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Victorias secret drops their "angels" in favor of "powerful women"

jetboatperformance

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Mayor Lori Lightfoot in a bustier, now thats a powefull "woman" statement right there ! (makes me shudder)
 
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traquer

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I keep seeing this kinda woke stuff and all I can think is *market opportunity*. Some sexy Italian or French lingerie company is gonna swoop in and eat their lunch. Oh well I will miss my girls wearing their stuff..
 

Loo Dog

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I just learned something from that article, though. LGBTQIA+ ??????? A couple new letters I wasn’t aware of, and now a symbol even!
 

was thatguy

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I keep seeing this kinda woke stuff and all I can think is *market opportunity*. Some sexy Italian or French lingerie company is gonna swoop in and eat their lunch. Oh well I will miss my girls wearing their stuff..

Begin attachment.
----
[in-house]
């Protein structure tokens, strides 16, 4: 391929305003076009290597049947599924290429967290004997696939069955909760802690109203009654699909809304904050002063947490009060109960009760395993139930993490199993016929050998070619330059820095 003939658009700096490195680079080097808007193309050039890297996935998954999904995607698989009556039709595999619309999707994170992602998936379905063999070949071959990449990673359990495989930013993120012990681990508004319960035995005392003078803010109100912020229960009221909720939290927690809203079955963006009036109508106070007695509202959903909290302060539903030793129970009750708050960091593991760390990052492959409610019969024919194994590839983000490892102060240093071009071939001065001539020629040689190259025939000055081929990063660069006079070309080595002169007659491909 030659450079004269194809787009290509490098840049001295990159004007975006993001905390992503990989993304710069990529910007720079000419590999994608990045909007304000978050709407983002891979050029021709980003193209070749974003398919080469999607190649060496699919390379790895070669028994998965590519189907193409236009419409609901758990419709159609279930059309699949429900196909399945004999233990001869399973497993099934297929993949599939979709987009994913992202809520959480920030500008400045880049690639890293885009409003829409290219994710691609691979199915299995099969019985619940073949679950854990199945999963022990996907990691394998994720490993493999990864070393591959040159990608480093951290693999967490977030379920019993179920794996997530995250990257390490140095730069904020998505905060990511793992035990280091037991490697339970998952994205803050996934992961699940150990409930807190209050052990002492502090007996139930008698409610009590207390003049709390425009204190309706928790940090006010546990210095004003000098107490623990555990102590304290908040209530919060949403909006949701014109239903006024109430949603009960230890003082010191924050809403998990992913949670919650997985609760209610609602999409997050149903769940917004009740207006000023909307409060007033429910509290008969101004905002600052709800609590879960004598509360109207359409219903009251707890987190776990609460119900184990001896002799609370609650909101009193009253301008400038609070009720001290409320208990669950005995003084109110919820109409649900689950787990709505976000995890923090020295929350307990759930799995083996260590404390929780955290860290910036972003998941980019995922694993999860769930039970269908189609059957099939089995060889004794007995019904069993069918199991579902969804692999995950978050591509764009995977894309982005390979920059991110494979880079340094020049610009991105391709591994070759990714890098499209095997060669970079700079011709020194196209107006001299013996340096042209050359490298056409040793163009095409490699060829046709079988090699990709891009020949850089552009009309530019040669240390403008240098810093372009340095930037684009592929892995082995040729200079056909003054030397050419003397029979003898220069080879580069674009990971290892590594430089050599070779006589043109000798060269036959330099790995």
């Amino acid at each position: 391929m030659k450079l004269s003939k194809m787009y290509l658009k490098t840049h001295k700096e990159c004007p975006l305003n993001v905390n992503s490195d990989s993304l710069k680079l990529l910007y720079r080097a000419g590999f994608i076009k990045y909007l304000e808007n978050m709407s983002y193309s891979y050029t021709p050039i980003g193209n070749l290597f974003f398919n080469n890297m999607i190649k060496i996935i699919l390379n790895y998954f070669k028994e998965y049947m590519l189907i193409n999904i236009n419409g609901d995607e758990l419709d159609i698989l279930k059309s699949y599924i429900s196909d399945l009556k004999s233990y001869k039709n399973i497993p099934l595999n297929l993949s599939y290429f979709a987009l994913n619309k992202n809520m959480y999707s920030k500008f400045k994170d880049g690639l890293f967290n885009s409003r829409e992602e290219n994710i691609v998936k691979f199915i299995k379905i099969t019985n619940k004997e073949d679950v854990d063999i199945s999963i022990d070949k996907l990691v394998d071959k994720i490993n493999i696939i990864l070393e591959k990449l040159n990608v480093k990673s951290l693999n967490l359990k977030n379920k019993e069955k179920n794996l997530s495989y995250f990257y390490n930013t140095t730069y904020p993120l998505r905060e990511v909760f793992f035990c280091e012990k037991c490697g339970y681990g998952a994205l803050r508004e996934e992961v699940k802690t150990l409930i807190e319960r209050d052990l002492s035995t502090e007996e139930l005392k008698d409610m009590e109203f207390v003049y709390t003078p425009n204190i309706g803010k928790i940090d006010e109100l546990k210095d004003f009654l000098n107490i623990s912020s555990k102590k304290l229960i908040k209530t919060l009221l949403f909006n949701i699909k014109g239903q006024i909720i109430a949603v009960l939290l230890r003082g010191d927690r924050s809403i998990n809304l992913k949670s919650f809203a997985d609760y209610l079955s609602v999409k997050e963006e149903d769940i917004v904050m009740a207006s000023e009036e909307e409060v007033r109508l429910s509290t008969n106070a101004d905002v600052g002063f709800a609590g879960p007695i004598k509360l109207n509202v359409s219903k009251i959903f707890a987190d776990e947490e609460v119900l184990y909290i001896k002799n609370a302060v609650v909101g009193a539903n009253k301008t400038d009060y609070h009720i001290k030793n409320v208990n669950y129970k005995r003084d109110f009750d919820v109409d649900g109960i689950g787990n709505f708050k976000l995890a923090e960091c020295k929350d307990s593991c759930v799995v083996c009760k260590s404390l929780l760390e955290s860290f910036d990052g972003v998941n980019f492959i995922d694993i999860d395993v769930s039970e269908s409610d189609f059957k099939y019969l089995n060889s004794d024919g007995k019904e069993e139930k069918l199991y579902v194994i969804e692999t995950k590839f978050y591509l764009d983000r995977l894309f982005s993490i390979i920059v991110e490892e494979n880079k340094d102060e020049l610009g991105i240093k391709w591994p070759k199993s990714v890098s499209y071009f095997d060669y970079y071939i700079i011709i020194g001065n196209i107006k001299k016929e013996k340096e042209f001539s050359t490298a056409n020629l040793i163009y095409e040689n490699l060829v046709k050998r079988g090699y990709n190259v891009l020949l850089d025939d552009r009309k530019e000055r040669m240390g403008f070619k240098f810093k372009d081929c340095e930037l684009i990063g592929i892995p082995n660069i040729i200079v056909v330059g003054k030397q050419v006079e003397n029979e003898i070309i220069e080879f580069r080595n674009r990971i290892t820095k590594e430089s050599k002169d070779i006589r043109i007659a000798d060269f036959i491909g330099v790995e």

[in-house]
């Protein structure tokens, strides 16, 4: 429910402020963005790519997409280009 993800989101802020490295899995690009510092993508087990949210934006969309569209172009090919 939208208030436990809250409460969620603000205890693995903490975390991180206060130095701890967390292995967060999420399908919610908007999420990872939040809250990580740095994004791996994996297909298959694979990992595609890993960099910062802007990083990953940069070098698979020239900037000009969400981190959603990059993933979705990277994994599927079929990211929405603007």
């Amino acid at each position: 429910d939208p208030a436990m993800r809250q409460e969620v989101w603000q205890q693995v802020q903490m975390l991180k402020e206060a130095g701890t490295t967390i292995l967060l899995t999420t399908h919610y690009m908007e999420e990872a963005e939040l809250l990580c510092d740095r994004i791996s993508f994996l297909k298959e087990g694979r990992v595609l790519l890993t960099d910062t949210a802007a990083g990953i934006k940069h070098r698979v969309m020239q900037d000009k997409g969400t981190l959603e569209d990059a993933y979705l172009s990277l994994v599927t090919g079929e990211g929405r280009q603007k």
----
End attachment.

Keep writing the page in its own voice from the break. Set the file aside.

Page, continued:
Gotta figure so.

The whole gay stuff represents about 1% of this country’s population. Even with sympathizers it still would seem like a suicidal market move for a company geared toward sexy lingerie for women?
Even the non stop barrage of black this and black that and the ENDLESS patronizing with the commercials using easily 75% black actors seems to go against the population demographic?
 

HBCraig

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traquer

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Gotta figure so.

The whole gay stuff represents about 1% of this country’s population. Even with sympathizers it still would seem like a suicidal market move for a company geared toward sexy lingerie for women?
Even the non stop barrage of black this and black that and the ENDLESS patronizing with the commercials using easily 75% black actors seems to go against the population demographic?